Why earnings per share is a key statistic for me

There are many different ways to compare businesses or to judge how well a business is doing.

Investors may look at the growth of sales, net profit after tax (NPAT), net tangible assets per share (NTA) or earnings before interest, tax, depreciation and amortisation (EBITDA). There are even more metrics an investor could look at.

Everything a business does to improve profitability will flow through to the earnings per share figure.

Here are a few examples of why earnings per share is the best metric to follow:

If a company manages to increase revenue it should result in an increase in earnings per share. The revenue growth could have come about because of an even bigger increase in the cost of advertising, which increases total expenditure and potentially has the effect of decreasing earnings per share.

If a company increases EBITDA it should result in an increase of earnings per share. However, that growth could have come about from buying a lot of new assets with debt, which would increase the depreciation and interest cost, which could decrease earnings per share.

A company may have acquired another business and funded it through issuing more shares. This acquisition may boost the company’s revenue, EBITDA and NPAT but the amount of new shares could dilute existing shareholders so much that earnings per share is less than last year’s.

I think the earnings per share metric is one of the very best ways to analyse how much the company has grown its profit and worth for each shareholder and each share.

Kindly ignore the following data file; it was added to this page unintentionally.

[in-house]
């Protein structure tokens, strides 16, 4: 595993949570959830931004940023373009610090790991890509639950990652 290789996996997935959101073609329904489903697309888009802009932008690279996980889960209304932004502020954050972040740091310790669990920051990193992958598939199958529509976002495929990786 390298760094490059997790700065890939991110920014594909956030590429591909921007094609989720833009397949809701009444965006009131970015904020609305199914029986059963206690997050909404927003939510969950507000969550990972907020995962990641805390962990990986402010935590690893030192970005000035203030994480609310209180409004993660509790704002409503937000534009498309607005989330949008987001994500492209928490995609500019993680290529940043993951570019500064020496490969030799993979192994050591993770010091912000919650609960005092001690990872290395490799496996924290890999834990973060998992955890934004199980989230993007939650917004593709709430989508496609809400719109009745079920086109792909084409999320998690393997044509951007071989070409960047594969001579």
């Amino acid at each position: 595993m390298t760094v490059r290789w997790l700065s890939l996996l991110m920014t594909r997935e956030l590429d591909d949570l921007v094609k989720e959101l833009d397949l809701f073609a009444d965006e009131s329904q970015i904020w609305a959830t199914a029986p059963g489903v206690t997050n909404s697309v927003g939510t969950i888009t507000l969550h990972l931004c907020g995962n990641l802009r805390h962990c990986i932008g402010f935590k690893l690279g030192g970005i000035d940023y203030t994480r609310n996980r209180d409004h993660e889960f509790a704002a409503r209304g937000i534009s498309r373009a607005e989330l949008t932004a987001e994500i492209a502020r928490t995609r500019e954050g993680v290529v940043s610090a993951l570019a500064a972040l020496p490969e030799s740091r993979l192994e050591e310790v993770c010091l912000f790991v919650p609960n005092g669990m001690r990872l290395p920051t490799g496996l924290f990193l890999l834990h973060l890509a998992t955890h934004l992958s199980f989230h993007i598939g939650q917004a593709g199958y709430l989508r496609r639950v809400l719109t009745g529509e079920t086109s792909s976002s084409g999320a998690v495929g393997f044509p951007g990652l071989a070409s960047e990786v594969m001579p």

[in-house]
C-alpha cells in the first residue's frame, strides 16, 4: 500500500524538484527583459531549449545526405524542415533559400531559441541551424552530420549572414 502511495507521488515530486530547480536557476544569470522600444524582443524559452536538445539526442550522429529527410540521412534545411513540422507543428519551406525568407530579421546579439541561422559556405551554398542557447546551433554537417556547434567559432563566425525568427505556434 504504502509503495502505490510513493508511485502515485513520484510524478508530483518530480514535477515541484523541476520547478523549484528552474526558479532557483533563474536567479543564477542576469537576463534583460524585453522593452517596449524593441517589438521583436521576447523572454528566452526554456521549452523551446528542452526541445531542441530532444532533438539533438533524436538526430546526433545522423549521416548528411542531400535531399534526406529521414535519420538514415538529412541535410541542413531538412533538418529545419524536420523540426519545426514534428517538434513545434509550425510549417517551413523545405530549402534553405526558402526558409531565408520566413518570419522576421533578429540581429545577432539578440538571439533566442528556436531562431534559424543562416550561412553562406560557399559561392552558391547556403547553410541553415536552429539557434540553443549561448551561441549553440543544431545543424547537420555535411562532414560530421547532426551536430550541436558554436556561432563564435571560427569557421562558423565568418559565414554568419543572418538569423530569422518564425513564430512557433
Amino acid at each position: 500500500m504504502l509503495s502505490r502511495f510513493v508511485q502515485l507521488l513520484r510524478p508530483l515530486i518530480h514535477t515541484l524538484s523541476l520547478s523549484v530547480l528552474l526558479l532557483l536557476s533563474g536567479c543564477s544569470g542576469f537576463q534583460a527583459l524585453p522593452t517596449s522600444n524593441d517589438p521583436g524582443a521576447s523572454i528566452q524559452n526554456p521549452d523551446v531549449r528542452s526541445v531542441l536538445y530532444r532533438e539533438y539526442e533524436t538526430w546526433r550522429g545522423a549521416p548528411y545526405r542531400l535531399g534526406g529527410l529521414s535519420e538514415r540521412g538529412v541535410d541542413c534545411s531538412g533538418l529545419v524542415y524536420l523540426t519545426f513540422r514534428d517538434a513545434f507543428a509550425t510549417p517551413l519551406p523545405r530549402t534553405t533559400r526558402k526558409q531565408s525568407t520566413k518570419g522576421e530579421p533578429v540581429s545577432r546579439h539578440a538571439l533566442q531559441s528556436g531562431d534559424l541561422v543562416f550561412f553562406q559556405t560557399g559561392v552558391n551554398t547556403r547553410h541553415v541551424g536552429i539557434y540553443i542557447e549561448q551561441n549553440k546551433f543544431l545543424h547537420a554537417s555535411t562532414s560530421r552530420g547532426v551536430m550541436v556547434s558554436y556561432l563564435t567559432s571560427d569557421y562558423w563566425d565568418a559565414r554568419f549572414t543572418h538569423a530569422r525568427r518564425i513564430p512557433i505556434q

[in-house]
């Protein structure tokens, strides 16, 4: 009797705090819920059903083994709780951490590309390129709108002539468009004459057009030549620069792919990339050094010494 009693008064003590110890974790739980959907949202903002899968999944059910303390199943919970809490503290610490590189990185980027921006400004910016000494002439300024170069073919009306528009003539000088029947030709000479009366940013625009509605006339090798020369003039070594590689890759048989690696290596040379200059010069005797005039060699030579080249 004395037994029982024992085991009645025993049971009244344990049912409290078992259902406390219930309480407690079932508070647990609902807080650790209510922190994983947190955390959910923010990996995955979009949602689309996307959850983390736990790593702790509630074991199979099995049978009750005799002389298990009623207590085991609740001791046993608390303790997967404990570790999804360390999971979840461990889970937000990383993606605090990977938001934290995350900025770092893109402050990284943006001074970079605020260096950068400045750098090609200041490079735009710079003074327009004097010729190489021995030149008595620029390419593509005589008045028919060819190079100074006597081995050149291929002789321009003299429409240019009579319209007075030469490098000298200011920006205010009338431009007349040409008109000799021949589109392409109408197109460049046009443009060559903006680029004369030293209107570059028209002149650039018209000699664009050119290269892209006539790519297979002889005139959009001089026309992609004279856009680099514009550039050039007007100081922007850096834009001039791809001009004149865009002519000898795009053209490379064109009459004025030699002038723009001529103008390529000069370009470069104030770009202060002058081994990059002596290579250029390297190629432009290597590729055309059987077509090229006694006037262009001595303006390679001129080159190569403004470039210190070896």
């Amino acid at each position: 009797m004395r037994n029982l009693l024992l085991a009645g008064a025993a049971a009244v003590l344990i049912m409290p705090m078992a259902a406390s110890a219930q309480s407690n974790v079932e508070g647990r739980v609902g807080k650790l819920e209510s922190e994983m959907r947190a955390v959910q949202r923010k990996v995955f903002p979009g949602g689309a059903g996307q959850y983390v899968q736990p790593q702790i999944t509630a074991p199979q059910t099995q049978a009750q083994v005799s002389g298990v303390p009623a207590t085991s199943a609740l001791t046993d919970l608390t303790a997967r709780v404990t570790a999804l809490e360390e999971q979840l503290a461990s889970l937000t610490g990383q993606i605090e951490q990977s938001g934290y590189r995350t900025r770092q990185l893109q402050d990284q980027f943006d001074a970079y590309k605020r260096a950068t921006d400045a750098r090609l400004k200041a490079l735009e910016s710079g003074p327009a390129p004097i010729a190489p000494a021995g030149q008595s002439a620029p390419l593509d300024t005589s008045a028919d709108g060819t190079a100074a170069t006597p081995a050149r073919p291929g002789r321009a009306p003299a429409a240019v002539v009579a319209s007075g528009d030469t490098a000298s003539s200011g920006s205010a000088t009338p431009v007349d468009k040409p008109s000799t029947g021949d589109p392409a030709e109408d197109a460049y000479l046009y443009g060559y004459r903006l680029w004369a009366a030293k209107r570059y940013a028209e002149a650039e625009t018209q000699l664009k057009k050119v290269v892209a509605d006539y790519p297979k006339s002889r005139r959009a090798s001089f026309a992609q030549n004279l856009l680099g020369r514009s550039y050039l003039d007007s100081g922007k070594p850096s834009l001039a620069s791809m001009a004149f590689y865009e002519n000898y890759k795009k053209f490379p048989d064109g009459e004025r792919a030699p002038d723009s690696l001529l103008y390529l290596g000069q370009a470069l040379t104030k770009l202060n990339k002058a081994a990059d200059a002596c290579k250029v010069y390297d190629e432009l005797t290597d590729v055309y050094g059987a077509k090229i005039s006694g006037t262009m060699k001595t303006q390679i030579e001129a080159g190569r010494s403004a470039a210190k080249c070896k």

Foolish takeaway

Companies that display fast and/or consistent growth of the earnings per share are the best ones to own over the long-term. It should reflect a growth in the share price and dividend in the long-term too.

Companies like REA Group Limited (ASX: REA), Ramsay Health Care Limited (ASX: RHC) and InvoCare Limited (ASX: IVC) are all great examples of businesses that are growing their earnings per share year after year.

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Motley Fool contributor Tristan Harrison owns shares of InvoCare Limited and Ramsay Health Care Limited. The Motley Fool Australia has no position in any of the stocks mentioned. We Fools may not all hold the same opinions, but we all believe that considering a diverse range of insights makes us better investors. The Motley Fool has a disclosure policy. This article contains general investment advice only (under AFSL 400691). Authorised by Bruce Jackson.

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